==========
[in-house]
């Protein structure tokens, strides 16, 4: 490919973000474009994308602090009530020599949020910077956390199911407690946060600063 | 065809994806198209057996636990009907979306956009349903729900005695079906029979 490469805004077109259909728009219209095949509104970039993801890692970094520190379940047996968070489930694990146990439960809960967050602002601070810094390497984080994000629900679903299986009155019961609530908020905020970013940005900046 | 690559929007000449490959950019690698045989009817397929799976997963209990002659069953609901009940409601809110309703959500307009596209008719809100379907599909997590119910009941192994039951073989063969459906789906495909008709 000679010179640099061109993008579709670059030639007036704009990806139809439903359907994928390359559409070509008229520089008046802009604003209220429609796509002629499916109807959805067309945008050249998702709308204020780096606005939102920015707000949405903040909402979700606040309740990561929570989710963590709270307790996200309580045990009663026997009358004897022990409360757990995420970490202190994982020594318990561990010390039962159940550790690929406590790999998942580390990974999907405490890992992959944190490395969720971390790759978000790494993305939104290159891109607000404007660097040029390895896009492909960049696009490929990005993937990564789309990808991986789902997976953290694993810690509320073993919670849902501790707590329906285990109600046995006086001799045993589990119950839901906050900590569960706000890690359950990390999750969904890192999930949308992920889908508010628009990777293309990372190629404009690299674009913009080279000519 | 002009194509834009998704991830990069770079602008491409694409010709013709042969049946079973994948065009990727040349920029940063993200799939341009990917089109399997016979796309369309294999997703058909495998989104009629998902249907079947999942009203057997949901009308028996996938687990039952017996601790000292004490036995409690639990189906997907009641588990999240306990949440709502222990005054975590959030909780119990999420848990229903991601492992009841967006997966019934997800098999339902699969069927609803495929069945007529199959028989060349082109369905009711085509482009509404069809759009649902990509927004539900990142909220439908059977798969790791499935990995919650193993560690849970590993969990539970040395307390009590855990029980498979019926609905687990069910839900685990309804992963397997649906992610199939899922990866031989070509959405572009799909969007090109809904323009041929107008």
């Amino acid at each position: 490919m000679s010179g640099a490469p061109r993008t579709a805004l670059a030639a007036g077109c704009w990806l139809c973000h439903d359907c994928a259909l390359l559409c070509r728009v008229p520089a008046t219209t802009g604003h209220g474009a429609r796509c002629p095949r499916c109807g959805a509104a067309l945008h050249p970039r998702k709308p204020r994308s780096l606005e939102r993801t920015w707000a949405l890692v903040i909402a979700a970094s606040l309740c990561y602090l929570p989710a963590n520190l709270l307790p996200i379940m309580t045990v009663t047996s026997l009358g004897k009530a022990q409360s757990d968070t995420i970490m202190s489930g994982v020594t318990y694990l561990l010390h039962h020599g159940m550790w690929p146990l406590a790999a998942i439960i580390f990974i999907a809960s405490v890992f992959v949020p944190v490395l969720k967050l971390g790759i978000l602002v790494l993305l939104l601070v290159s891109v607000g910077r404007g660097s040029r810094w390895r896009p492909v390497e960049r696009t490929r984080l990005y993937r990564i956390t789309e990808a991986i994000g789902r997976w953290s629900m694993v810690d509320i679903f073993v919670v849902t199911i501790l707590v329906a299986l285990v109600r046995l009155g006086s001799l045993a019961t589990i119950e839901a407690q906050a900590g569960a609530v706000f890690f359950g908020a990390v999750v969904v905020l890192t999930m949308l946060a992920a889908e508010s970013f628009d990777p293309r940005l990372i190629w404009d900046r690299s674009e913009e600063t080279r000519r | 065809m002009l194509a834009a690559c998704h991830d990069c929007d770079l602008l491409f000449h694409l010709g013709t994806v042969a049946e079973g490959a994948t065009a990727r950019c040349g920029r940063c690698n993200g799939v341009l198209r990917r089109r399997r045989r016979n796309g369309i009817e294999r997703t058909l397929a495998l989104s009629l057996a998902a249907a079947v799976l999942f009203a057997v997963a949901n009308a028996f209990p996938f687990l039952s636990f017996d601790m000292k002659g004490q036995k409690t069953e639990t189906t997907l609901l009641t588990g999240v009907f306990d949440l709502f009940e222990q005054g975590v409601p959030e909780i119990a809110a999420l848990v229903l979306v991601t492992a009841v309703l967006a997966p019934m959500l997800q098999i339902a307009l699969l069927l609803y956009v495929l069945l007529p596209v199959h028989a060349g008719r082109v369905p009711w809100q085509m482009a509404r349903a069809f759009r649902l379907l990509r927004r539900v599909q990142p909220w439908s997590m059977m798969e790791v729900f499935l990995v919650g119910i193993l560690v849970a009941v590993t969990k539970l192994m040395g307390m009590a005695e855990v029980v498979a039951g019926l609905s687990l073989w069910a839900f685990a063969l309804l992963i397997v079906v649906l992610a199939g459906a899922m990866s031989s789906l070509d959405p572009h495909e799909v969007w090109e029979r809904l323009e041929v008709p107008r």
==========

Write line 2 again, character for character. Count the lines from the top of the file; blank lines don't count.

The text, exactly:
């Protein structure tokens, strides 16, 4: 490919973000474009994308602090009530020599949020910077956390199911407690946060600063 | 065809994806198209057996636990009907979306956009349903729900005695079906029979 490469805004077109259909728009219209095949509104970039993801890692970094520190379940047996968070489930694990146990439960809960967050602002601070810094390497984080994000629900679903299986009155019961609530908020905020970013940005900046 | 690559929007000449490959950019690698045989009817397929799976997963209990002659069953609901009940409601809110309703959500307009596209008719809100379907599909997590119910009941192994039951073989063969459906789906495909008709 000679010179640099061109993008579709670059030639007036704009990806139809439903359907994928390359559409070509008229520089008046802009604003209220429609796509002629499916109807959805067309945008050249998702709308204020780096606005939102920015707000949405903040909402979700606040309740990561929570989710963590709270307790996200309580045990009663026997009358004897022990409360757990995420970490202190994982020594318990561990010390039962159940550790690929406590790999998942580390990974999907405490890992992959944190490395969720971390790759978000790494993305939104290159891109607000404007660097040029390895896009492909960049696009490929990005993937990564789309990808991986789902997976953290694993810690509320073993919670849902501790707590329906285990109600046995006086001799045993589990119950839901906050900590569960706000890690359950990390999750969904890192999930949308992920889908508010628009990777293309990372190629404009690299674009913009080279000519 | 002009194509834009998704991830990069770079602008491409694409010709013709042969049946079973994948065009990727040349920029940063993200799939341009990917089109399997016979796309369309294999997703058909495998989104009629998902249907079947999942009203057997949901009308028996996938687990039952017996601790000292004490036995409690639990189906997907009641588990999240306990949440709502222990005054975590959030909780119990999420848990229903991601492992009841967006997966019934997800098999339902699969069927609803495929069945007529199959028989060349082109369905009711085509482009509404069809759009649902990509927004539900990142909220439908059977798969790791499935990995919650193993560690849970590993969990539970040395307390009590855990029980498979019926609905687990069910839900685990309804992963397997649906992610199939899922990866031989070509959405572009799909969007090109809904323009041929107008």